Middle East

Aleppo Syria: Global shows of solidarity over Aleppo

A Turkish student cries during a protest to show solidarity with trapped citizens of Aleppo, Syria, in Sarajevo, Bosnia Image copyright Reuters
Image caption A Turkish student cries during a protest in Sarajevo, Bosnia

The final cries for help from rebel-held areas of Aleppo - heard against a backdrop of falling bombs - have horrified many thousands across the world.

But for the vast majority, there is little they feel they can do but watch, helpless, as Syrian government forces and their allies close in.

Yet there are individuals - and sometimes cities and countries - who have decided to do something, whether it be protest, donate or make a simple show of solidarity.

Like Qatar, which has cancelled its national day of celebration on 18 December - usually a spectacular with fireworks and a parade along the promenade.

The emir, Sheikh Tamim bin Hamad Al Thani, said the decision had been made "in solidarity with our people in the city of Aleppo, those who are subjected to the worst kind of repression and torture, displacement and genocide".

In Paris, the Eiffel Tower went dark to "alert the international community to the need for urgent action" in east Aleppo, while hundreds of people took to the streets of Istanbul to blame Iran, an ally of Syria's government, for the failed start of a cease-fire deal.

In cities as far apart as London, Sarajevo and Amman, protesters poured on to the streets to show their anger at the events in the rebel-held areas.

Image copyright EPA
Image caption Paris's iconic Eiffel Tower went dark in a show of solidarity
Image copyright AFP
Image caption Protesters in London wanted the safe evacuation of residents
Image copyright EPA
Image caption In areas of Syria controlled by the Free Syrian Army, there were solidarity demonstrations

Some were burning pictures of President Vladimir Putin, angry at Russia's role in the fall of east Aleppo.

Others held up pictures of injured, dead and dying children to illustrate the cost of the battle to the most innocent.

In Syria itself - torn apart by more than five years of civil war - people came out, holding candles and signs in a peaceful protest in Douma, a town near Damascus held by the rebel Free Syrian Army.

But people have not just been showing their solidarity on the streets: others have gone online to express their anguish at watching events unfold.

Image copyright EPA
Image caption In Jordan, protesters gathered outside the Russian embassy
Image copyright AFP
Image caption Moroccans gathered outside parliament in the capital Rabat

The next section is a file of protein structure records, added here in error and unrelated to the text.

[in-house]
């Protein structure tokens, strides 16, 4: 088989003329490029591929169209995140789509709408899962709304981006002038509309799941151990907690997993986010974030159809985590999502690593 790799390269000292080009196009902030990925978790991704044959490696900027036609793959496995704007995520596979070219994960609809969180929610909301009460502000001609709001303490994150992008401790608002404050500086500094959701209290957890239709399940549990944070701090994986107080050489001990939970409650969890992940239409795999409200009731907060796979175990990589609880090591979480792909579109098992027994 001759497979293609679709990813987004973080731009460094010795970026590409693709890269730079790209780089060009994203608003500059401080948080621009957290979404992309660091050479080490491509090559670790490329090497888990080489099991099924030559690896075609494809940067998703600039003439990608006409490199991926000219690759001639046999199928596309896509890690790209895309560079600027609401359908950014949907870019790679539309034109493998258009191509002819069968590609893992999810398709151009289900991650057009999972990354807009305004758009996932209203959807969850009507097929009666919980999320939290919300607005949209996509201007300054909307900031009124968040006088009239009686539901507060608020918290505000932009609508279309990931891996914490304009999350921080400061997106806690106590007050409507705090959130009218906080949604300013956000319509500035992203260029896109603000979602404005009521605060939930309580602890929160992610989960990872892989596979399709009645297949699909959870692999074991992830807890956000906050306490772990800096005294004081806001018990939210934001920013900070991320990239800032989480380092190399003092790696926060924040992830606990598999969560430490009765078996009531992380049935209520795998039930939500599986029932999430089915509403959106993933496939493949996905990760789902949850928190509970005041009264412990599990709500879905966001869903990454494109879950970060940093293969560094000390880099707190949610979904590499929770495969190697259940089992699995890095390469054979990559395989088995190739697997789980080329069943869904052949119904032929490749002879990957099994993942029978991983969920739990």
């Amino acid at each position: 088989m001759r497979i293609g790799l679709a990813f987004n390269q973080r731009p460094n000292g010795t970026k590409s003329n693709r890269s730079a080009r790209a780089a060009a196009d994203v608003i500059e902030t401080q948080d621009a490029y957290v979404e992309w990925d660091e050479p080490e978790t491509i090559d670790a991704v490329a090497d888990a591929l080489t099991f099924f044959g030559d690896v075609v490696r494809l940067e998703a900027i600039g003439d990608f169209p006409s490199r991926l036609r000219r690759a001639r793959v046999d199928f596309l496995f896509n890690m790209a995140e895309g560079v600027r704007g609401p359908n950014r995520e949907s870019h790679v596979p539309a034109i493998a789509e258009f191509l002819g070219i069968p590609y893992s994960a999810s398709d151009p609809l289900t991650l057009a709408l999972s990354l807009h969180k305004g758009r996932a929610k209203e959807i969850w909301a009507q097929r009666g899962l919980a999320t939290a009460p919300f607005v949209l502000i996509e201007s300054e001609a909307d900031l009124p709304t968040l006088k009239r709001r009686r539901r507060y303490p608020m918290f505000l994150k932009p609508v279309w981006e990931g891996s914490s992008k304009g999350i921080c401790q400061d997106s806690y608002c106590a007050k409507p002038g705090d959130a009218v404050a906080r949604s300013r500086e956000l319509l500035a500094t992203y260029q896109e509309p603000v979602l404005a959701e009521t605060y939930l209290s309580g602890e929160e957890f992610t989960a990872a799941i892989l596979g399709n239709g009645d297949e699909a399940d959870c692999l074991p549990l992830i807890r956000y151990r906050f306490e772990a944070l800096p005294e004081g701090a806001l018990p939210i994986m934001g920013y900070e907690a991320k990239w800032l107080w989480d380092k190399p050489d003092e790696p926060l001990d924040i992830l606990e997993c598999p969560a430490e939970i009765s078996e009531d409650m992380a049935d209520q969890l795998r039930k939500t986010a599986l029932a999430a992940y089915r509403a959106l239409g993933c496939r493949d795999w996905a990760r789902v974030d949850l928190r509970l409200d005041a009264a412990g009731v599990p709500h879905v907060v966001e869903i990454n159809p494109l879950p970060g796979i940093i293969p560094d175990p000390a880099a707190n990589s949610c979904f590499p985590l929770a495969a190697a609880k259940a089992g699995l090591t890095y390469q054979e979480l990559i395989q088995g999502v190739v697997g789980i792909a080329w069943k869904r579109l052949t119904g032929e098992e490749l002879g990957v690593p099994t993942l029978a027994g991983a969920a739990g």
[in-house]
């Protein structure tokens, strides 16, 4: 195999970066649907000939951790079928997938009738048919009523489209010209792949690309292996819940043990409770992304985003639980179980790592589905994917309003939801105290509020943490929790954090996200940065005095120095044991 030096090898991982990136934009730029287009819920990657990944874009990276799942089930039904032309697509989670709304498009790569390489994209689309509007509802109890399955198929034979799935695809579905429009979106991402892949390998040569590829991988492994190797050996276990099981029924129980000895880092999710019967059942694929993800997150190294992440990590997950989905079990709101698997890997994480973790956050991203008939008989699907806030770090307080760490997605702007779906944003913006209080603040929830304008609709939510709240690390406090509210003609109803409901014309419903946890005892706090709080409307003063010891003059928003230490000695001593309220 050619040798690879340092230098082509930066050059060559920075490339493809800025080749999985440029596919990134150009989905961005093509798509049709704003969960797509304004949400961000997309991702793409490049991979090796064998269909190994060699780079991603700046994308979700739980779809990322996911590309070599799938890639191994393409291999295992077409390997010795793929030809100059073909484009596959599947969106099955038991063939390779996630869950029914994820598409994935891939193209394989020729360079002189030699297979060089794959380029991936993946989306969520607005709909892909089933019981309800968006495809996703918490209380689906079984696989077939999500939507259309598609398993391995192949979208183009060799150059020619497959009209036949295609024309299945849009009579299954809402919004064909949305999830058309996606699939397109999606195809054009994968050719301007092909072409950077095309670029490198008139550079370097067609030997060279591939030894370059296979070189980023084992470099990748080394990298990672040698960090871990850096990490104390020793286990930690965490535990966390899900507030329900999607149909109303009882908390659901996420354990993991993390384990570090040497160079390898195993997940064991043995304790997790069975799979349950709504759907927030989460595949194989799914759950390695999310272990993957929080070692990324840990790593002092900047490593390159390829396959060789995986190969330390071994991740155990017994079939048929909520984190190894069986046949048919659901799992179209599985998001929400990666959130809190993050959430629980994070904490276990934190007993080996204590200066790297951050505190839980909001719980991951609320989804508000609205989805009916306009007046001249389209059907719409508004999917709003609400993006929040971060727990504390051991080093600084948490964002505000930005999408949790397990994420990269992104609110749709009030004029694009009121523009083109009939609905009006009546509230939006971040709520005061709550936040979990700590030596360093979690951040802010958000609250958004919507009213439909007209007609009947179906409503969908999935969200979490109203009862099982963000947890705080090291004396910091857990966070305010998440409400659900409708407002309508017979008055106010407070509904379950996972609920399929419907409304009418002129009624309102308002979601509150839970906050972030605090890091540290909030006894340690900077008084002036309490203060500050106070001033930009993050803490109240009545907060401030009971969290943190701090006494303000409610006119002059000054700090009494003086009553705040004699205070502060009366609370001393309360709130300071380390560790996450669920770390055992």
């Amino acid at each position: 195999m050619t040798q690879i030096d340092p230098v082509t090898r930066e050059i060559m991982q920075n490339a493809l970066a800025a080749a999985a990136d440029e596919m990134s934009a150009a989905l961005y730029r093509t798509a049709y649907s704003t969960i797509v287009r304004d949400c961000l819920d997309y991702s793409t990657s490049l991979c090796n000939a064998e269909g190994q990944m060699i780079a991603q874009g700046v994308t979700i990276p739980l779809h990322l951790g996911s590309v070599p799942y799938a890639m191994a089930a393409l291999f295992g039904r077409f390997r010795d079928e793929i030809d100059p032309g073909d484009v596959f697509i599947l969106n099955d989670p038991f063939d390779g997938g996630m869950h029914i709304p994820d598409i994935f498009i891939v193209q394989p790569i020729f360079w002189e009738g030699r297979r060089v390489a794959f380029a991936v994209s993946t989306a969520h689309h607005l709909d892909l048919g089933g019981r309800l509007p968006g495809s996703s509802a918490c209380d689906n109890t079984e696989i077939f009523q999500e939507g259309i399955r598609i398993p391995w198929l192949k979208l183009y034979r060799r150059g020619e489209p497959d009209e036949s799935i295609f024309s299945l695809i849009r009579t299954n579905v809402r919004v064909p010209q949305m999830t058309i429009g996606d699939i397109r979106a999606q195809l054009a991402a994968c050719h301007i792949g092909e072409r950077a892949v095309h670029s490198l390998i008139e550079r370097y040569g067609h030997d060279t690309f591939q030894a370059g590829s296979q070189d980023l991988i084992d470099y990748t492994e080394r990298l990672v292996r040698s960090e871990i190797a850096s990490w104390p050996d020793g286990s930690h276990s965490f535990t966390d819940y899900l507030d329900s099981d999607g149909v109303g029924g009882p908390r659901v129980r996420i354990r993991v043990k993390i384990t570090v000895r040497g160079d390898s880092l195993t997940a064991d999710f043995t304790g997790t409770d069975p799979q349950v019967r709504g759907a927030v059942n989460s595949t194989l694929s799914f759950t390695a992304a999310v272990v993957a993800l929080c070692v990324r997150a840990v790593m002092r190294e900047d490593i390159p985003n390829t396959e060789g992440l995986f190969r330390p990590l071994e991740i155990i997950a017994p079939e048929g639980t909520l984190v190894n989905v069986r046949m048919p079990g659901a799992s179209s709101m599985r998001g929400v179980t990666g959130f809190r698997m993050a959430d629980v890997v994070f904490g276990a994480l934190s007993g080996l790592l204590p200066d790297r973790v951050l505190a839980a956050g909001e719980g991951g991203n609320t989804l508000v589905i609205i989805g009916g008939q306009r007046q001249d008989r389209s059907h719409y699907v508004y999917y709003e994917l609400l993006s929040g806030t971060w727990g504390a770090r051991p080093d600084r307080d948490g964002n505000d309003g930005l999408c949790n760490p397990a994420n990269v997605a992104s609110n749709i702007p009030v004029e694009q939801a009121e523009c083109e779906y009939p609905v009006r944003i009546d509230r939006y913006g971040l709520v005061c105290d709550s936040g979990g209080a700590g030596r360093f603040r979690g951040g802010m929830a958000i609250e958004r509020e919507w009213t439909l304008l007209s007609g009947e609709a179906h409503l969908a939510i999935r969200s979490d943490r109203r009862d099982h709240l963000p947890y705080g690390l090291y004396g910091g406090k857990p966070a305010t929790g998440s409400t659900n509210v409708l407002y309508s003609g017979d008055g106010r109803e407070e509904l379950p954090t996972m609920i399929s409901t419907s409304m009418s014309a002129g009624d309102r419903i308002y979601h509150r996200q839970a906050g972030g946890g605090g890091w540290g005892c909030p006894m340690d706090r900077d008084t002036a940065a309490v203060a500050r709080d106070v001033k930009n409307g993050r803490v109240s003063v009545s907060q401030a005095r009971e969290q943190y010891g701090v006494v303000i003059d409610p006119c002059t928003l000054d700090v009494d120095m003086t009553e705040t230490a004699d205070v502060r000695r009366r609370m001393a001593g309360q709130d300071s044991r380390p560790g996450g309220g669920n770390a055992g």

Image copyright EPA
Image caption Kuwaitis also marched on the local Russian embassy

In Illinois, a teacher has been expressing solidarity with the residents of Aleppo through his artwork.

In the past few days, Marc Nelson has been sharing his drawings - inspired by the pictures emerging from the besieged district - on Twitter, writing: "My students and I want you to know we are grieving for you #Aleppo. We will always raise our voices for you."

Image copyright Twitter/@marcnelsonart
Image caption Teacher Marc Nelson shares pictures inspired by photos from Aleppo
Image copyright Instagram
Image caption This Instagram post turns the word "Aleppo" into a tear
Image copyright Twitter
Image caption #Aleppo has been trending on Twitter

On Instagram, the word "Aleppo", written in Arabic, was transformed into a weeping eye on numerous accounts.

Others, including Brazilian supermodel Adriana Lima, shared photographs from east Aleppo.

"My heart is breaking for Aleppo," Lima wrote in a post liked 163,000 time. "Please know that you are LOVED and that we are raising our voices for you so you are not forgotten.

"Everyone: please continue to spread word about this tragic situation."

Image copyright Instagram

Others turned their attention to what they could do to help the many charities working in Syria.

Popular YouTuber Tanya Burr urged people to donate to the UN Refugee Agency, while American television host Ellen De Generes called on people to act if they felt helpless.

"Watching the news from #Aleppo, I feel so powerless," she wrote. "If you feel the same, you can support Doctors w/o Borders [Medicins sans Frontieres]."

Image copyright Twitter
Image copyright Twitter
Image copyright Twitter
Image copyright Twitter

A number of petitions have also gained support since Monday.

A petition started by Dr Hamza Al Khatib, one of the last doctors still working in east Aleppo, has reached almost 500,000 signatures: the number of signatories has surged in the last few days, with people like the British actress Samantha Morton urging others to add their name.

This petition - along with ones calling for aid drops and safe evacuations - will be handed to UK Prime Minister Theresa May, German Chancellor Angela Merkel and US President Barack Obama.